The present paper attempts to explain why enzyme production in solid-state fermentation (SSF) is higher than in submerged fermentation (SmF). Recent work done in our laboratory [Biotechnol. Lett. 22 (2000) 1255; J. Ind. Microbiol. Biotechnol. 26 (5) (2001) 271; J. Ind. Microbiol. Biotechnol. 26 (5) (2001) 296] related to the production of invertase, pectinases and tannases, by Aspergillus niger grown by SSF and SmF is reviewed. To do such a comparative study, logistic and Luedeking–Piret equations are used in order to estimate the values of the following coefficients: maximal specific growth rate (μ M), maximal biomass level (X M), enzyme/biomass yield (YP /X ) and secondary rate of production, or breakdown (k). It is shown that enzyme productivity is proportional to group, μ M Y P/X X M, corrected by a function of ν=k/Y P/X μ M. In all three cases of enzyme production studied, productivity using a SSF system was higher than in SmF. Studies with invertase resulted in higher values of μ M X M. Studies with pectinases resulted in higher values of Y P/X X M. Studies with tannases resulted in higher YP /X and less negative values of k. Finally, a reaction–diffusion model is presented to try to explain such differences based on micrographic measurements of mycelial aggregates for each kind of fermentation system.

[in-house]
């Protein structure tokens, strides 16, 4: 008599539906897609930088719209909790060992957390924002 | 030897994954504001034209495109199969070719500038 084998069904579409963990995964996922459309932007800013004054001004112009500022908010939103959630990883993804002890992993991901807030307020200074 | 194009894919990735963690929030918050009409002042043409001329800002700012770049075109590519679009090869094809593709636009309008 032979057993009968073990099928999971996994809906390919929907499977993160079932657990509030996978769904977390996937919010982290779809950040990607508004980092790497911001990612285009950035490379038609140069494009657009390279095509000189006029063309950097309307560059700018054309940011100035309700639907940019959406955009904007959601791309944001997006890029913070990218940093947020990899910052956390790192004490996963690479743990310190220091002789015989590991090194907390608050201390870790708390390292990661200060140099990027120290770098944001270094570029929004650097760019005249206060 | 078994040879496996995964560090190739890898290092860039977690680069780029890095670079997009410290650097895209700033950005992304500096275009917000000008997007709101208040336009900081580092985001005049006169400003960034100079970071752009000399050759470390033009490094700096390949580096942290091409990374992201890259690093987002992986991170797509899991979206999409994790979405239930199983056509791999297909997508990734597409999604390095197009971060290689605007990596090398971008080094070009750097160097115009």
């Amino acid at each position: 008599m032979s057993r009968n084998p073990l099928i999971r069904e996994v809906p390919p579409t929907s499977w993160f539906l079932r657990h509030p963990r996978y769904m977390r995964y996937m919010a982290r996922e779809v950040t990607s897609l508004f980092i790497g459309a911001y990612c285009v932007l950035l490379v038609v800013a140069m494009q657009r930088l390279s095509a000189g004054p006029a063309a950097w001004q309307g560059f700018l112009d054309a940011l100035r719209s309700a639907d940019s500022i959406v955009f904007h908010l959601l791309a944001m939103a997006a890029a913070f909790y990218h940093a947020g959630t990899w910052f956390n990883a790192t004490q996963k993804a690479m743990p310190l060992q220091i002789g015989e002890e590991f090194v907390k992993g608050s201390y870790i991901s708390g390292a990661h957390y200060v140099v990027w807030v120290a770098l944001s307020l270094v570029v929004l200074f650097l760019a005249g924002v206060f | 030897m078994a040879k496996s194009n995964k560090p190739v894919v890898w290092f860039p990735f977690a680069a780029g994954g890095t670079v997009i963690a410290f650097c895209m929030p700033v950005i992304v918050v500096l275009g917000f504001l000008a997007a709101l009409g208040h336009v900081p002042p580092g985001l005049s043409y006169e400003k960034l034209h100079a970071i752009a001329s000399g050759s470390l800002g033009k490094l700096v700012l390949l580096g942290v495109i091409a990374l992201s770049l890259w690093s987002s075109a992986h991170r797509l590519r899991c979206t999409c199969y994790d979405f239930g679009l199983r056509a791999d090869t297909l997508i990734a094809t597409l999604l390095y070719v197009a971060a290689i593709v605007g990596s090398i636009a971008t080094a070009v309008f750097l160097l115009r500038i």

Keywords: Solid state fermentation; Filamentous fungi; Submerged culture; Enzyme production; Proteolysis;
Bioconversion of lignocellulose in solid substrate fermentation by R.P. Tengerdy; G. Szakacs (169-179).
In this review the state of the art of lignocellulose bioconversion by solid substrate fermentation (SSF) is presented. The most important lignocellulolytic fungi and their properties are described, and their application in novel solid state bioreactors with on-line process control is discussed. The most important bioconversion products, biofuels, enzymes, animal feeds, biofertilizers, biopesticides, biopromoters, secondary metabolites, and the economy of their production by SSF is discussed. The use of SSF in the pulp and paper industry and in integrated crop management is illustrated.
Keywords: Lignocellulose; Bioconversion; Solid substrate fermentation;
Engineering aspects of ensiling by Z.G Weinberg; G Ashbell (181-188).